Hyundai Motor Group chairman Chung Mong-koo, who is visiting the carmaker’s U.S. operations this week, stressed readiness for currency fluctuations, especially the weakening Japanese currency.
Taking advantage of the weaker yen, Japanese carmakers like Toyota and Honda are upping their offensive in the U.S. market. Their generous cash incentives, however, are taking a direct toll on the Korean auto giant.
“We will not follow in the footsteps of our rivals (in offering more discounts),” he said during his visit to the carmaker’s U.S. headquarters in California.
“Rather than abandoning our pricing policy, we need to focus more on securing competitiveness in product quality and selling more large sedans to raise profits.”
|Hyundai Motor Group chairman Chung Mong-koo (center) talks with Tom Kearns, chief of Kia Motors’ U.S. design center, at the carmaker’s design center in Irvine, California, Tuesday. (Hyundai Motor Group)|
There was a time when Hyundai Motor and its affiliate Kia Motors offered generous incentives, including cash rebates, as part of its desperate efforts to lure picky U.S. customers. The incentives sometimes doubled those of Toyota.
But thanks to its efforts for improving product quality and brand awareness, the Korean carmaker has maintained the lowest level of customer incentives in the market, even compared to its Japanese rivals.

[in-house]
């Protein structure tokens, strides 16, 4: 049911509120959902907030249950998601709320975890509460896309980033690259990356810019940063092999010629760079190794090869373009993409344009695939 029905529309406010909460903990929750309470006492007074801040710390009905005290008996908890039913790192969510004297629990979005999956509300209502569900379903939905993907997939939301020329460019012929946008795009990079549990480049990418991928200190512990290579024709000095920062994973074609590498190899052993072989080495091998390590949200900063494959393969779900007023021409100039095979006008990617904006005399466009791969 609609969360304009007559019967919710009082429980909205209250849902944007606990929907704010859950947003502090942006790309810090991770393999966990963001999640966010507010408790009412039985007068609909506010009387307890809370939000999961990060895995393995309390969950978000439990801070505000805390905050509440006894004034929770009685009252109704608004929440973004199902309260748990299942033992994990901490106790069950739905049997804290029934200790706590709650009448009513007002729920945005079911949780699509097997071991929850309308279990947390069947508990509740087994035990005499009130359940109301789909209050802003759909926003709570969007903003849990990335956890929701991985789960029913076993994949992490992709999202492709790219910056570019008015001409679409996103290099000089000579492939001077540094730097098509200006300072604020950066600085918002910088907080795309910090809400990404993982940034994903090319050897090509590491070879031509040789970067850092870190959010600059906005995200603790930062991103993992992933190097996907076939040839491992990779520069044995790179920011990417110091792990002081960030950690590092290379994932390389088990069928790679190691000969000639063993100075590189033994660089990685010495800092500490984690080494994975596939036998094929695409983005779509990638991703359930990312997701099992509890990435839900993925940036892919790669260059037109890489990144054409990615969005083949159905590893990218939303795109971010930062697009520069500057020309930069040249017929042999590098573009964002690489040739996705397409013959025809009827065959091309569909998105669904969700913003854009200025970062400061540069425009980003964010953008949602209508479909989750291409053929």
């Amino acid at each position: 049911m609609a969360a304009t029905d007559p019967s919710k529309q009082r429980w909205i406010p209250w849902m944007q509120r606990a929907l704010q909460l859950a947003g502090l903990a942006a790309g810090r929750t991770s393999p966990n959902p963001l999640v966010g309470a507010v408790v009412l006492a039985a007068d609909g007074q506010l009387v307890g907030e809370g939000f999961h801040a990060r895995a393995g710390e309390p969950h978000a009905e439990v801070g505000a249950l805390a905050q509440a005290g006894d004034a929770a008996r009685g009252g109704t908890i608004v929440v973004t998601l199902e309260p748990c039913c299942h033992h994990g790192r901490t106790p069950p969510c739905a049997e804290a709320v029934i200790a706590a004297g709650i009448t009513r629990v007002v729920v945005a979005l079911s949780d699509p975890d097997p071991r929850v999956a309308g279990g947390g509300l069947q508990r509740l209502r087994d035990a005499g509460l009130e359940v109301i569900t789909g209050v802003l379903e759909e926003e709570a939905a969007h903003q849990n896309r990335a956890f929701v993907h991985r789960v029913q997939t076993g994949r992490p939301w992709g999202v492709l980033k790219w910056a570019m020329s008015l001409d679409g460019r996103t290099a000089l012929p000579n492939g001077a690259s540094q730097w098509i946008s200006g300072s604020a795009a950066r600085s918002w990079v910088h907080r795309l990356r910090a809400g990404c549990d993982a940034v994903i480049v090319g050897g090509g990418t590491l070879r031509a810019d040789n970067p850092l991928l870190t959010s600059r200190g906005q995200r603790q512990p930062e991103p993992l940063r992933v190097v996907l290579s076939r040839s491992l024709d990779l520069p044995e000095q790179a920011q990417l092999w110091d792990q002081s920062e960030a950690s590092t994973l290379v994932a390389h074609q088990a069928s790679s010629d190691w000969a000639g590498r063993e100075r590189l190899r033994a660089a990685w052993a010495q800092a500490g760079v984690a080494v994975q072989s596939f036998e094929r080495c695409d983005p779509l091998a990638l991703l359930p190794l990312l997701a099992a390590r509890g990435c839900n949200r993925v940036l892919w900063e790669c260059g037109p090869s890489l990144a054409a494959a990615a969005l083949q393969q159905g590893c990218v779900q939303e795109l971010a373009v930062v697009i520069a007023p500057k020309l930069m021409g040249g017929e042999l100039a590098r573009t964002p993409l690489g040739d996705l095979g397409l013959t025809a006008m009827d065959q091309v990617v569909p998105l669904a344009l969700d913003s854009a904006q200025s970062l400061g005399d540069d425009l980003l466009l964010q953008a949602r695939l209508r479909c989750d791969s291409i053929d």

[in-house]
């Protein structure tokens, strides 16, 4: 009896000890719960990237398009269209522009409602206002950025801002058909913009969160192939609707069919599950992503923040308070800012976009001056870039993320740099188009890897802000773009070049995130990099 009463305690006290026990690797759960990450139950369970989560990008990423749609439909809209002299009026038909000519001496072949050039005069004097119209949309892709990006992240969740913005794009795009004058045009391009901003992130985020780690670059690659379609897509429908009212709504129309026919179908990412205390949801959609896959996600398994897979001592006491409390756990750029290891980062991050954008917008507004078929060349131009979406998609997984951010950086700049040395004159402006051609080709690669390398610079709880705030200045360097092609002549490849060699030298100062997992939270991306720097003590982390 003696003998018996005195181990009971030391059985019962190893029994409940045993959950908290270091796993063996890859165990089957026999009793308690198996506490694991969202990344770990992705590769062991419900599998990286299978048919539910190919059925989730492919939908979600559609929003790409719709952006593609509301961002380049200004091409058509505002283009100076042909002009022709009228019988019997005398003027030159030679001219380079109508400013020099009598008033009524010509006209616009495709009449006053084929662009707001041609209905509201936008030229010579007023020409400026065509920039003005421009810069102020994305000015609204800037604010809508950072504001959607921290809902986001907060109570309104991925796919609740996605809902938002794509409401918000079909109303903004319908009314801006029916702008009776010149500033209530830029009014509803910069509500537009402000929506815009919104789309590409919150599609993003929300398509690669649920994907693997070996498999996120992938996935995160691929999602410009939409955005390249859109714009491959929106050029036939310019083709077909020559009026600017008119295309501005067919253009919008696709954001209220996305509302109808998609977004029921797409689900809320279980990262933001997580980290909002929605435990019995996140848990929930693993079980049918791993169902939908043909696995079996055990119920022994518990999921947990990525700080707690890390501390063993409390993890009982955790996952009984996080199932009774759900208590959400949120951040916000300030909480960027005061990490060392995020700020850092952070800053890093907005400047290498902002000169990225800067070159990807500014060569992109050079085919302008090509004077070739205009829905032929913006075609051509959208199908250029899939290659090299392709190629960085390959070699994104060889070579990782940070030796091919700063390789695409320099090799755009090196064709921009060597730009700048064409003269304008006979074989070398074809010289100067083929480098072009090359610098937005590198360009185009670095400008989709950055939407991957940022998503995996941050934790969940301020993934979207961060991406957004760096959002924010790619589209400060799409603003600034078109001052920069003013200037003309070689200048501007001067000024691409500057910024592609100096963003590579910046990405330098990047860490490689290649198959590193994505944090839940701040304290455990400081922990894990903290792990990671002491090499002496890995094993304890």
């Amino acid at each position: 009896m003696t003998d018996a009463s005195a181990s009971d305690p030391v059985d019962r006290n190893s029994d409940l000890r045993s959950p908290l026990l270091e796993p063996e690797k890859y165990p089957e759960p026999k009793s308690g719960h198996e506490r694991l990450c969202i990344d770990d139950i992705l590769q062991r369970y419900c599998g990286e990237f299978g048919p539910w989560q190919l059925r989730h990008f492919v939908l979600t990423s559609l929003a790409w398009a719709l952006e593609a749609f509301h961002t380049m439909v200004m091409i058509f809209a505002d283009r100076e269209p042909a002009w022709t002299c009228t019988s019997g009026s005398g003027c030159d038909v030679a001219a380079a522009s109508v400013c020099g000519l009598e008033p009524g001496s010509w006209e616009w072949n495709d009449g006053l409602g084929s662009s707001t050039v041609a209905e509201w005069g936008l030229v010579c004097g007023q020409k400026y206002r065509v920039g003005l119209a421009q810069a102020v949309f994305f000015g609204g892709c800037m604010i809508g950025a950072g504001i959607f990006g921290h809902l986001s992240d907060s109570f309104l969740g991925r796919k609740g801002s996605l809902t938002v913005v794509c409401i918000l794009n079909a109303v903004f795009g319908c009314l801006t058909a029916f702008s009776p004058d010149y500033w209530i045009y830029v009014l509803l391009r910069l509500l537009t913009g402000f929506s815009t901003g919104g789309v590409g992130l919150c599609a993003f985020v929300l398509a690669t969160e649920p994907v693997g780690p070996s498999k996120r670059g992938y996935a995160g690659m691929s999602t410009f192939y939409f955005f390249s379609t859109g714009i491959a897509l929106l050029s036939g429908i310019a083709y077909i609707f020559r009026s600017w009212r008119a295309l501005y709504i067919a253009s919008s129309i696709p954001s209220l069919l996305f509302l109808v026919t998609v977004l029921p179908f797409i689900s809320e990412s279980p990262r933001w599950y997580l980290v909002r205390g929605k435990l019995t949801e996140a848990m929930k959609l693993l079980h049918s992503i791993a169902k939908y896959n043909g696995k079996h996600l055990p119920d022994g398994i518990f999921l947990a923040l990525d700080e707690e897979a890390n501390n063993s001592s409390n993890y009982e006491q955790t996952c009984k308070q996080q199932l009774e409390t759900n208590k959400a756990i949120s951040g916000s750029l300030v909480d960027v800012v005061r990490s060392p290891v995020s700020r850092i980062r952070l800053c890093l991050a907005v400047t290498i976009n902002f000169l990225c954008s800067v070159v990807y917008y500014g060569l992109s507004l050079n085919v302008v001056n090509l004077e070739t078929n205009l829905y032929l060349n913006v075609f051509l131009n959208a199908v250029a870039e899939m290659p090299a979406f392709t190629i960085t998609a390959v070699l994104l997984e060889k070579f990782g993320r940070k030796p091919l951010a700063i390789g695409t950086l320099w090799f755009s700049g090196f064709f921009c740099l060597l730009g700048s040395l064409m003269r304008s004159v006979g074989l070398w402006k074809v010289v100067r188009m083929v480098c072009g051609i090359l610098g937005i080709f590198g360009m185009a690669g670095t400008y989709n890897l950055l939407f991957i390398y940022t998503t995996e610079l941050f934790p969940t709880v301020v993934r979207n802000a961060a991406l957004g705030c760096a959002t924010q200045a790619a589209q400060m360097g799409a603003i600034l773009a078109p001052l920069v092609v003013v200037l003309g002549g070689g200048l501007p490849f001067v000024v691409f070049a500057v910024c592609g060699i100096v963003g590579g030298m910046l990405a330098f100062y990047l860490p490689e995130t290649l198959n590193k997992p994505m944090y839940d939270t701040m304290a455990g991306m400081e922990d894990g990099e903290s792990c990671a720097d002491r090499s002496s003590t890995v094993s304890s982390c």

With the competition heating up in the all-important U.S. market, the Hyundai chief also called on employees to help boost sales of the carmaker’s top-selling sedans ― the Genesis and Sonata ― which have recently been renovated.
He said that sales of these two premium sedans are also expected to help further elevate the brand awareness of the Korean carmaker globally.
The new Genesis and Sonata hit the U.S. market in May and June, respectively, driving up the carmaker’s total sales.
Sonata sales hit an all-time high of 25,195 vehicles in June. Monthly sales of the Genesis also soared to more than 2,000 vehicles in June, compared to some 800 early this year.
During the same month, midsize and large sedans made up 62.5 percent of the carmaker’s total sales in the United States.
The Korean duo aims to sell a combined 1.33 million cars in the U.S. market this year, up 6 percent from 2013.
During his visit, the Hyundai chairman also looked around the carmaker’s new head office building and an affiliated design center. He was scheduled to visit the production plants of Hyundai and Kia, located in Alabama and Georgia, respectively.
By Lee Ji-yoon (firstname.lastname@example.org)